You are the framer of the Constitution in this world that you are building. You are the Abraham in the series of begats.
I’m a big fan of Reid Hoffman’s podcast, Masters of Scale. In the most recent episode, featuring Caterina Fake (of Flickr fame), they discuss how cultures form in online communities. Social networks become their own “civilizations,” and the founder is “the Abraham in the series of begats,” carving out the culture and mores which will define the community.
This idea has been on my mind a lot since I launched the Hudson Valley Talentbase. The early tone of the community sets the tone for the entire project — attract trolls early, and it becomes a platform for trolls. Shut them down, and they’ll congregate elsewhere.
Talentbase is still young, and there are only a handful of users that I’d consider “active,” but I’m already seeing the seeds of what the community could become. Some users are engaging with the platform in interesting and unintended ways — using the “Post Your Work” feature to post nascent ideas, for instance, or using it as a blogging function. The norms are already being set. I’m no longer the one controlling the experience — I’m just setting up the framework and watching how users interact within.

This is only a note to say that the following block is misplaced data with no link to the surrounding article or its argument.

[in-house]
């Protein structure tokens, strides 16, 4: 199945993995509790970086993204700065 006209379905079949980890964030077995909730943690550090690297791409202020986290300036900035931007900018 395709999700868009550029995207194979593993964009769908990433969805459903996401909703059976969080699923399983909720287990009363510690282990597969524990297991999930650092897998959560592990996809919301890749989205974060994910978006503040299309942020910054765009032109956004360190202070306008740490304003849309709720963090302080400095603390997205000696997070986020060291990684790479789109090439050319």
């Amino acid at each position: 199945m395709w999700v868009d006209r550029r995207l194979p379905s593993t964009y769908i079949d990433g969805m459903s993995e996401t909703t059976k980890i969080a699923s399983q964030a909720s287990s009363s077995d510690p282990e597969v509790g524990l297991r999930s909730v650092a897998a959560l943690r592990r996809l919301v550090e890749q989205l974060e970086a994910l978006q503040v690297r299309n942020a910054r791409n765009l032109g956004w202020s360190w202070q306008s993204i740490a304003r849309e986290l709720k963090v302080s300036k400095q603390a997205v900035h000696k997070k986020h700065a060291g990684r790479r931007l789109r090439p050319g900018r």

My fear of setting the wrong tone early was part of the reason I first launched it as an invite-only platform. I wanted the initial population to be made up of people I trusted, and the people they trusted, so that I could establish Talentbase as a place to showcase high-quality work and have high-quality conversation. Hearing two well-pedigreed social media founders discuss this exact idea is validating.
Some other ideas I found interesting from the episode:
- Towards the beginning of Flickr, there was a large userbase in the United Arab Emirates, but also a large number of photos of Britney Spears with a bare midrif. Those turned out to be mutually exclusive populations — by allowing the midrif photos to continue, Flickr caused their UAE userbase to migrate elsewhere.
- There’s no such thing as an objective platform. Every online community stands for something, based on the rules it chooses to enforce, but only some communities know what they stand for.
- Every founder of a social network understands what lines can’t be crossed. Only some of them vocalize those boundaries and codify them for the rest of the community.
- Near the beginning of Flickr, Caterina Fake made a point of greeting each new member personally. This is a great idea for making a community feel personal (though I’d be tempted to automate the initial contact, and then respond personally to those who answered.)
It’s food for thought for anyone starting an online community. What tone are we setting, and how will it propogate throughout the platform?